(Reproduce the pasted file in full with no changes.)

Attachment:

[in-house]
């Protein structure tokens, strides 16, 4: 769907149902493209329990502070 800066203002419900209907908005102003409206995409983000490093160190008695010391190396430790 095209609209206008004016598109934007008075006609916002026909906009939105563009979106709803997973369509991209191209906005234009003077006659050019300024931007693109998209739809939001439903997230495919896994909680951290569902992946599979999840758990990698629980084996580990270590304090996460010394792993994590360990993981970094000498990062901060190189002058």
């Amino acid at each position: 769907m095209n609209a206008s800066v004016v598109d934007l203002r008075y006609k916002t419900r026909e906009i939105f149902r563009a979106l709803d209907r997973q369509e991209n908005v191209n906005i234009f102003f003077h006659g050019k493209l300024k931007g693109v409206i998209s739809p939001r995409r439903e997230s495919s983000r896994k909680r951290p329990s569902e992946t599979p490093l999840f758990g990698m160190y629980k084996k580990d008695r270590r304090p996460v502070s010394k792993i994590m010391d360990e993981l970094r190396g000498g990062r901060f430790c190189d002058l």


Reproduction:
[in-house]
């Protein structure tokens, strides 16, 4: 769907149902493209329990502070 800066203002419900209907908005102003409206995409983000490093160190008695010391190396430790 095209609209206008004016598109934007008075006609916002026909906009939105563009979106709803997973369509991209191209906005234009003077006659050019300024931007693109998209739809939001439903997230495919896994909680951290569902992946599979999840758990990698629980084996580990270590304090996460010394792993994590360990993981970094000498990062901060190189002058």
């Amino acid at each position: 769907m095209n609209a206008s800066v004016v598109d934007l203002r008075y006609k916002t419900r026909e906009i939105f149902r563009a979106l709803d209907r997973q369509e991209n908005v191209n906005i234009f102003f003077h006659g050019k493209l300024k931007g693109v409206i998209s739809p939001r995409r439903e997230s495919s983000r896994k909680r951290p329990s569902e992946t599979p490093l999840f758990g990698m160190y629980k084996k580990d008695r270590r304090p996460v502070s010394k792993i994590m010391d360990e993981l970094r190396g000498g990062r901060f430790c190189d002058l």